In terms of a moral compass, at Sarah Lawrence it's the complete opposite of that. I've created a class called the Poet as World Citizen, and in that class we take responsibility as poets. Again this has really been my experience as a poet, as Poet Laureate, as a writer. I wanted to bring to class [the perspective that] we are morally responsible for ourselves and others outside of ourselves. I never thought that my students or young people were laughing them off, I never thought that ever in all my years of teaching. They are troubled by what their parents have taught them; they are constantly questioning whether these sets of rules are things they have to abide by; they are questioning that, and that's when the inner turmoil starts happening. There's a tremendous amount of sensitivity, working through their sense of morality and ultimately how that works out in their larger social situations and closeness to being on their own. They are [dealing with issues of] sobriety, equality, intimacy, family, depression. There are so many things that they are experiencing; I think morality is probably on top of the list where they are trying to work out who they are and what they believe in, and I see it coming through on the page—what they care to write about. Right now, we are doing community work, applying our knowledge with the tools that we've gained as poets, going to public schools, teaching young people in underserved communities.

In answer to your question about morality, I disagree with the pundits. Maybe externally—on the outside—it might seem they are lacking, but internally they are fighting as hard as they can to establish who they are as far as morals.

Rail: In "Foraging and Dodging," you wrote:

as she drove away, the bend
in the road coming into her
field of vision, as if life
loved her back, as if
she had a chance.

H.L. Mencken wrote:

I usually lie to women. They expect it, and it is pleasant to watch them try to detect it. They seldom succeed. Women have a hard time in this world. Telling the truth would be too cruel.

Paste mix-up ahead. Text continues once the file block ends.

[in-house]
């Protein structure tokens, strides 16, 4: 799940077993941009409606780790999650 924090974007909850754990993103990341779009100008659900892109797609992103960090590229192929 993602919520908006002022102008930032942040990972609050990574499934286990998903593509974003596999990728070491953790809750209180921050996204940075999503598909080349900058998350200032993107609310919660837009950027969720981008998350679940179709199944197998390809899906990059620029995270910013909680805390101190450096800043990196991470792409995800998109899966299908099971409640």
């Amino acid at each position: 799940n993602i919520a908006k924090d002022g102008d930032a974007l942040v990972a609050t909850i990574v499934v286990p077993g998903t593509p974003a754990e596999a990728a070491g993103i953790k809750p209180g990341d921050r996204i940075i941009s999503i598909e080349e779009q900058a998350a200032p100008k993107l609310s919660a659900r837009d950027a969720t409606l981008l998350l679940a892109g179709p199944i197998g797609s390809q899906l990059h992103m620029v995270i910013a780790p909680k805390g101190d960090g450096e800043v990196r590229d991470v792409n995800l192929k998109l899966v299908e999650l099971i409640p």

Of Gods and Strangers seems to be written in a feminine voice, and from a female point of view. First, what do you suppose, expect or intend that your female readers will "get" from Gods that male readers will miss, or simply not understand? And second, what guidance would you give to male readers?

Chang: Yes, the book is written in a predominantly female voice. Much of that has to do with having the connection with this powerful figure, the Empress Dowager and finding strength in her to pull myself up again.

I need to tell the story about "Foraging and Dodging." I met a young woman at a writer's residency whom I didn't know very well; she herself was a celebrated poet. One day she couldn't write, so she knocked on my door and asked if we could take a walk, and I was up for a break. And again going to the sense of Of Gods and Strangers—and I guess this is what male readers can take away from it—many people start off as strangers and get to know each other in time. Through conversation she revealed that her mother was killed by the hands of her stepfather, and that was incredibly tragic. That goes back to the entire time that she was with her mother; her mother was always searching for love, so much so that she ran toward the wrong men, and toward the end of her life she was driving—she was driving toward her own death, as if death was love. Death is not love and love is not death. And it was as if these two things were confused with each other.